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Bird of Paradise Disease

bird of paradise image by Earl Robbins from

Though exotic, vivid bird of paradise plants are generally known for their disease-free life in your home garden, they are not totally immune to illness. A particular bacterial wilt disease can wreak havoc on typically healthy plants. If you provide consistent care and get to know what to look for, as well as exercise some effective controls, you'll keep your colorful garden healthy.


Vigorous plants are less likely to suffer from bacterial infection and more likely to overcome disease. Grow your bird of paradise plants (Strelitzia reginae) in locations that offer full sun exposure for healthy development of vibrant flowers. Ideal climate includes 60 percent humidity with daytime temperatures of 65 to 70 degrees Fahrenheit and nighttime temperatures of 50 to 55, according to the Clemson University Extension. Provide moist, well-drained soil to avoid waterlogged roots.

Disease Identification

Though seldom a problem, the disease Southern bacterial wilt, caused by the bacterium Pseudomonas solanacearum, affects bird of paradise plants by invading the roots. The bacterium is soil-borne and may remain alive in soil for up to six years, according to the University of Illinois Extension IPM. Southern bacterial wilt pathogens are also spread through infected water, fallen plant parts and contaminated equipment.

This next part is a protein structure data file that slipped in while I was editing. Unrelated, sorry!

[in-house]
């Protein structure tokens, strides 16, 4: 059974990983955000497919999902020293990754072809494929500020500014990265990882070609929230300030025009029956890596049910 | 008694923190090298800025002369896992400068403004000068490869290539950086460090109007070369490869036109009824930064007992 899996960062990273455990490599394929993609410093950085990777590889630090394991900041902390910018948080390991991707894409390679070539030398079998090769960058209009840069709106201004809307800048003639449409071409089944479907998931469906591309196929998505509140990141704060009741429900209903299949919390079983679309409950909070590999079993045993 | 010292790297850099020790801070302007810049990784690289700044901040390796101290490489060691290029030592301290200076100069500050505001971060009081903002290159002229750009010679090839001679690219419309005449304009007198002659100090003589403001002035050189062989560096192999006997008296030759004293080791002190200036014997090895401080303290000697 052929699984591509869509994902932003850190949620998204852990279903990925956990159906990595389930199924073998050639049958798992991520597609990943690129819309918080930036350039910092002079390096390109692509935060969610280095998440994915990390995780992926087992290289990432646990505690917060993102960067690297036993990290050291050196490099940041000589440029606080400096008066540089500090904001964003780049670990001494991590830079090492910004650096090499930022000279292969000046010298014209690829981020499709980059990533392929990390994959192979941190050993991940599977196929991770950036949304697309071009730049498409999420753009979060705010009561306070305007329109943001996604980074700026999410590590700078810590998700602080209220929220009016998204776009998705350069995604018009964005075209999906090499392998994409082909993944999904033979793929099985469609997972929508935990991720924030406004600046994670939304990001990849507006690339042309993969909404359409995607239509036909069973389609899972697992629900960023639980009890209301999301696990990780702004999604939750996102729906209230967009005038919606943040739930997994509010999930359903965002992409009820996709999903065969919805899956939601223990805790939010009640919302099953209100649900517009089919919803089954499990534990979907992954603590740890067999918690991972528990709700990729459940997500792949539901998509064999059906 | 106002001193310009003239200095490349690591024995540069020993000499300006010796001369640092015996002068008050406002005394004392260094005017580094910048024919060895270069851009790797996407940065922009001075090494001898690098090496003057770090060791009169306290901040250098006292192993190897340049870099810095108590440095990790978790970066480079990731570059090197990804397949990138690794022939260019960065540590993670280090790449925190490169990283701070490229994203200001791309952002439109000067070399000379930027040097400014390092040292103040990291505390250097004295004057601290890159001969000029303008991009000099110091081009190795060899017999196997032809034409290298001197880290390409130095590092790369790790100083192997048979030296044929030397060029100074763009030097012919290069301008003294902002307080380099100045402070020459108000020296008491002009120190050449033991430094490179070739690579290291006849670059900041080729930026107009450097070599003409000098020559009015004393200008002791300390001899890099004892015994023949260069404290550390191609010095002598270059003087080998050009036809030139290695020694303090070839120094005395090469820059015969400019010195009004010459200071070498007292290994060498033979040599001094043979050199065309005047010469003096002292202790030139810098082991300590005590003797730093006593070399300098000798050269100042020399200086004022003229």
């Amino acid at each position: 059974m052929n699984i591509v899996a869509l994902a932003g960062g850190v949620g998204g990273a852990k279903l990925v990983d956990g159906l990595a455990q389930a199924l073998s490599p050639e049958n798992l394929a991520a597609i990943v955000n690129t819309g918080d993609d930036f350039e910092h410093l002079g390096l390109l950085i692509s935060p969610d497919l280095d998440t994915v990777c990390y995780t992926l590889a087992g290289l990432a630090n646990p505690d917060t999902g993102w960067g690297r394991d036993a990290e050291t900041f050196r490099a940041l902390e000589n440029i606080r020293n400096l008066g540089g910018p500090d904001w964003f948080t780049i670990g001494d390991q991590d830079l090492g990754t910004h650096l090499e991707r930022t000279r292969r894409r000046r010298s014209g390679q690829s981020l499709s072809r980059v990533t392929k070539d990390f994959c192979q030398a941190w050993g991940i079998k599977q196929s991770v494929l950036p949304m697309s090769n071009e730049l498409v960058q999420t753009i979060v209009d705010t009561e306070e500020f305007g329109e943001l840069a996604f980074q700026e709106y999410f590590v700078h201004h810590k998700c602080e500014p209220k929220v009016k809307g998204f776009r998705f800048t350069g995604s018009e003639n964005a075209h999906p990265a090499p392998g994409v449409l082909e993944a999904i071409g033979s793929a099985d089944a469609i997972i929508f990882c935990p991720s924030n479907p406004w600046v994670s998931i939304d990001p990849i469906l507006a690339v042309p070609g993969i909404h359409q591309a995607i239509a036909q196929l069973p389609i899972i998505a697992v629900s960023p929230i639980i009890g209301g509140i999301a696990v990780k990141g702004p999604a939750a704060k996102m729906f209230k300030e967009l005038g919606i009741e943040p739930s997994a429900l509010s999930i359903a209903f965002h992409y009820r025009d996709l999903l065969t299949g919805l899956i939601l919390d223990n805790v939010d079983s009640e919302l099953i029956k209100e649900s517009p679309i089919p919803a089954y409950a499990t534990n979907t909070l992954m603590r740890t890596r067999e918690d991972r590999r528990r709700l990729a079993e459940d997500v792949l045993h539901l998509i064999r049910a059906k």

Damaging Effects

Once infection occurs, the onset of symptoms is immediate, particularly in warmer temperatures. Look for leaf wilt and fading of green-hued plant parts. As the disease progresses, leaves die and the base of the stem darkens until it becomes black. Symptoms ascend the plant, beginning near the soil line, unlike the symptom displays of other bacterial problems. Damage includes the death of roots, bloom failure and plant death, according to the University of Illinois Extension IPM.


If you choose to replant because your bird of paradise dies or if you are adding other plants to your home garden, avoid the addition of susceptible plants as an attempt to control the spread of disease and to avoid a damaged garden. Other susceptible host plants include, but are not limited to, gerberas, sunflowers, salvias, marigolds and zinnias, according to the University of Illinois Extension IPM.


To control disease of your bird of paradise plants, remove and destroy infected plant parts. Avoid overhead irrigation as standing water creates an ideal environment for the collection of bacteria that may spread to other plants. Maintain uncontaminated conditions by sanitizing pruning tools between each cut and from plant to plant; keep your hands and other equipment clean to prevent spreading the disease.

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